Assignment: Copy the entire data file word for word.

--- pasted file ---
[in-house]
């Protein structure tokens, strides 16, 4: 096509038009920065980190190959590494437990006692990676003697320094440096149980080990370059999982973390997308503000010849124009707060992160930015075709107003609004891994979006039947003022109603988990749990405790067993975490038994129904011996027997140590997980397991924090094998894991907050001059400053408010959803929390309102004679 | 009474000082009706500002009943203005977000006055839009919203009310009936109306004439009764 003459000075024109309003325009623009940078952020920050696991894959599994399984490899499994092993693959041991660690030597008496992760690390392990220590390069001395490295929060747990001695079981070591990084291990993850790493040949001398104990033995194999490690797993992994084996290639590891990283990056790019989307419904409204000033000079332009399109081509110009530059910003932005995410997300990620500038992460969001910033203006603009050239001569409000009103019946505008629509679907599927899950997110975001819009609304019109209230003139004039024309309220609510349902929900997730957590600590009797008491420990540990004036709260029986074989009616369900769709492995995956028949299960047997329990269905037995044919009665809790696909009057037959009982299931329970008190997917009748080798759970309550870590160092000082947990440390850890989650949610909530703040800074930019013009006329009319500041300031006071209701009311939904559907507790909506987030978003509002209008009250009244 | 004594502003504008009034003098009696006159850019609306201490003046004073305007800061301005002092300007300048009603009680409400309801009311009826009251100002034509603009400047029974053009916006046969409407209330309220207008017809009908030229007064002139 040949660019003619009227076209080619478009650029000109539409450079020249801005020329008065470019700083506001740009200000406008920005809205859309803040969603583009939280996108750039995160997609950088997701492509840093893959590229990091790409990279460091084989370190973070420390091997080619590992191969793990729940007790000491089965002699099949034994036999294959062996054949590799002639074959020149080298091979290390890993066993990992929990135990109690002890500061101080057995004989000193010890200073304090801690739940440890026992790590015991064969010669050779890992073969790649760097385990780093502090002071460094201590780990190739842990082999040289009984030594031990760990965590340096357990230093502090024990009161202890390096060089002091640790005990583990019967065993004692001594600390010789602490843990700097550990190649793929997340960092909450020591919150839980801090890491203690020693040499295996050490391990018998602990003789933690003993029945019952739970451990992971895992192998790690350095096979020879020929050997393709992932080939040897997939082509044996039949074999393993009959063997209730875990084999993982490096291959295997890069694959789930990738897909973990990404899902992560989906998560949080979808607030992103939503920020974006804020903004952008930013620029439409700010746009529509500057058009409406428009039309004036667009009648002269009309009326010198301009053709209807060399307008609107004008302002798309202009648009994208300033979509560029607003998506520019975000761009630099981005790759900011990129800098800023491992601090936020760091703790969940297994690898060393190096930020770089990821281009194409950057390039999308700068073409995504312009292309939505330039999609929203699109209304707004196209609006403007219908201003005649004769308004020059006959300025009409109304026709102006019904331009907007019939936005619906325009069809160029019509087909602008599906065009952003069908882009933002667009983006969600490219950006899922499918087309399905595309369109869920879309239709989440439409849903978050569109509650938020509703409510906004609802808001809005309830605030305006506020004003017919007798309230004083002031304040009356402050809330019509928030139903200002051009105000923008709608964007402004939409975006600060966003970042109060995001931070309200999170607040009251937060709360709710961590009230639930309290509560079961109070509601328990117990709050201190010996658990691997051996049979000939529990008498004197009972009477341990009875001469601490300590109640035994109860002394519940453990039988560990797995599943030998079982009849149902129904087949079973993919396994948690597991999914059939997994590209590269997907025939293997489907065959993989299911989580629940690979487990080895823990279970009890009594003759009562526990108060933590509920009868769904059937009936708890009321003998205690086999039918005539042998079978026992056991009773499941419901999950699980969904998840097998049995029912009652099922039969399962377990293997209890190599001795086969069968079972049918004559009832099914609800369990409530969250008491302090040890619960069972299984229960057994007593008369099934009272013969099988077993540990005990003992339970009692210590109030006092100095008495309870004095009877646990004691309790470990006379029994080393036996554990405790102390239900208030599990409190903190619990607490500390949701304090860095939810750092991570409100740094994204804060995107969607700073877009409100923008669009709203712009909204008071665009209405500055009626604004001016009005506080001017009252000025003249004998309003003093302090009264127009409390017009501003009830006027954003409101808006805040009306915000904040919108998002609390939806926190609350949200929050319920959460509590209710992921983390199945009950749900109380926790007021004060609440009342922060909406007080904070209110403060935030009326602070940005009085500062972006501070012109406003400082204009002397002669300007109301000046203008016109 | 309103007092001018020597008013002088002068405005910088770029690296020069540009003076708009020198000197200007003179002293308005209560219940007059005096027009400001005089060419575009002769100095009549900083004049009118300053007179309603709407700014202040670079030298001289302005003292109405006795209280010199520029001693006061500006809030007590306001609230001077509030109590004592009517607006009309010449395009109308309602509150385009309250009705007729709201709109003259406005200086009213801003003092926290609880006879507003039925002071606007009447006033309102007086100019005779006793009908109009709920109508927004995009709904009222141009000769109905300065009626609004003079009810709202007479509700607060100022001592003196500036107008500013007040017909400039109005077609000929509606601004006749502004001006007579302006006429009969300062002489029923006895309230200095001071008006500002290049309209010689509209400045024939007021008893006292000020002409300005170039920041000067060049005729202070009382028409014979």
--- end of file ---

[in-house]
């Protein structure tokens, strides 16, 4: 096509038009920065980190190959590494437990006692990676003697320094440096149980080990370059999982973390997308503000010849124009707060992160930015075709107003609004891994979006039947003022109603988990749990405790067993975490038994129904011996027997140590997980397991924090094998894991907050001059400053408010959803929390309102004679 | 009474000082009706500002009943203005977000006055839009919203009310009936109306004439009764 003459000075024109309003325009623009940078952020920050696991894959599994399984490899499994092993693959041991660690030597008496992760690390392990220590390069001395490295929060747990001695079981070591990084291990993850790493040949001398104990033995194999490690797993992994084996290639590891990283990056790019989307419904409204000033000079332009399109081509110009530059910003932005995410997300990620500038992460969001910033203006603009050239001569409000009103019946505008629509679907599927899950997110975001819009609304019109209230003139004039024309309220609510349902929900997730957590600590009797008491420990540990004036709260029986074989009616369900769709492995995956028949299960047997329990269905037995044919009665809790696909009057037959009982299931329970008190997917009748080798759970309550870590160092000082947990440390850890989650949610909530703040800074930019013009006329009319500041300031006071209701009311939904559907507790909506987030978003509002209008009250009244 | 004594502003504008009034003098009696006159850019609306201490003046004073305007800061301005002092300007300048009603009680409400309801009311009826009251100002034509603009400047029974053009916006046969409407209330309220207008017809009908030229007064002139 040949660019003619009227076209080619478009650029000109539409450079020249801005020329008065470019700083506001740009200000406008920005809205859309803040969603583009939280996108750039995160997609950088997701492509840093893959590229990091790409990279460091084989370190973070420390091997080619590992191969793990729940007790000491089965002699099949034994036999294959062996054949590799002639074959020149080298091979290390890993066993990992929990135990109690002890500061101080057995004989000193010890200073304090801690739940440890026992790590015991064969010669050779890992073969790649760097385990780093502090002071460094201590780990190739842990082999040289009984030594031990760990965590340096357990230093502090024990009161202890390096060089002091640790005990583990019967065993004692001594600390010789602490843990700097550990190649793929997340960092909450020591919150839980801090890491203690020693040499295996050490391990018998602990003789933690003993029945019952739970451990992971895992192998790690350095096979020879020929050997393709992932080939040897997939082509044996039949074999393993009959063997209730875990084999993982490096291959295997890069694959789930990738897909973990990404899902992560989906998560949080979808607030992103939503920020974006804020903004952008930013620029439409700010746009529509500057058009409406428009039309004036667009009648002269009309009326010198301009053709209807060399307008609107004008302002798309202009648009994208300033979509560029607003998506520019975000761009630099981005790759900011990129800098800023491992601090936020760091703790969940297994690898060393190096930020770089990821281009194409950057390039999308700068073409995504312009292309939505330039999609929203699109209304707004196209609006403007219908201003005649004769308004020059006959300025009409109304026709102006019904331009907007019939936005619906325009069809160029019509087909602008599906065009952003069908882009933002667009983006969600490219950006899922499918087309399905595309369109869920879309239709989440439409849903978050569109509650938020509703409510906004609802808001809005309830605030305006506020004003017919007798309230004083002031304040009356402050809330019509928030139903200002051009105000923008709608964007402004939409975006600060966003970042109060995001931070309200999170607040009251937060709360709710961590009230639930309290509560079961109070509601328990117990709050201190010996658990691997051996049979000939529990008498004197009972009477341990009875001469601490300590109640035994109860002394519940453990039988560990797995599943030998079982009849149902129904087949079973993919396994948690597991999914059939997994590209590269997907025939293997489907065959993989299911989580629940690979487990080895823990279970009890009594003759009562526990108060933590509920009868769904059937009936708890009321003998205690086999039918005539042998079978026992056991009773499941419901999950699980969904998840097998049995029912009652099922039969399962377990293997209890190599001795086969069968079972049918004559009832099914609800369990409530969250008491302090040890619960069972299984229960057994007593008369099934009272013969099988077993540990005990003992339970009692210590109030006092100095008495309870004095009877646990004691309790470990006379029994080393036996554990405790102390239900208030599990409190903190619990607490500390949701304090860095939810750092991570409100740094994204804060995107969607700073877009409100923008669009709203712009909204008071665009209405500055009626604004001016009005506080001017009252000025003249004998309003003093302090009264127009409390017009501003009830006027954003409101808006805040009306915000904040919108998002609390939806926190609350949200929050319920959460509590209710992921983390199945009950749900109380926790007021004060609440009342922060909406007080904070209110403060935030009326602070940005009085500062972006501070012109406003400082204009002397002669300007109301000046203008016109 | 309103007092001018020597008013002088002068405005910088770029690296020069540009003076708009020198000197200007003179002293308005209560219940007059005096027009400001005089060419575009002769100095009549900083004049009118300053007179309603709407700014202040670079030298001289302005003292109405006795209280010199520029001693006061500006809030007590306001609230001077509030109590004592009517607006009309010449395009109308309602509150385009309250009705007729709201709109003259406005200086009213801003003092926290609880006879507003039925002071606007009447006033309102007086100019005779006793009908109009709920109508927004995009709904009222141009000769109905300065009626609004003079009810709202007479509700607060100022001592003196500036107008500013007040017909400039109005077609000929509606601004006749502004001006007579302006006429009969300062002489029923006895309230200095001071008006500002290049309209010689509209400045024939007021008893006292000020002409300005170039920041000067060049005729202070009382028409014979």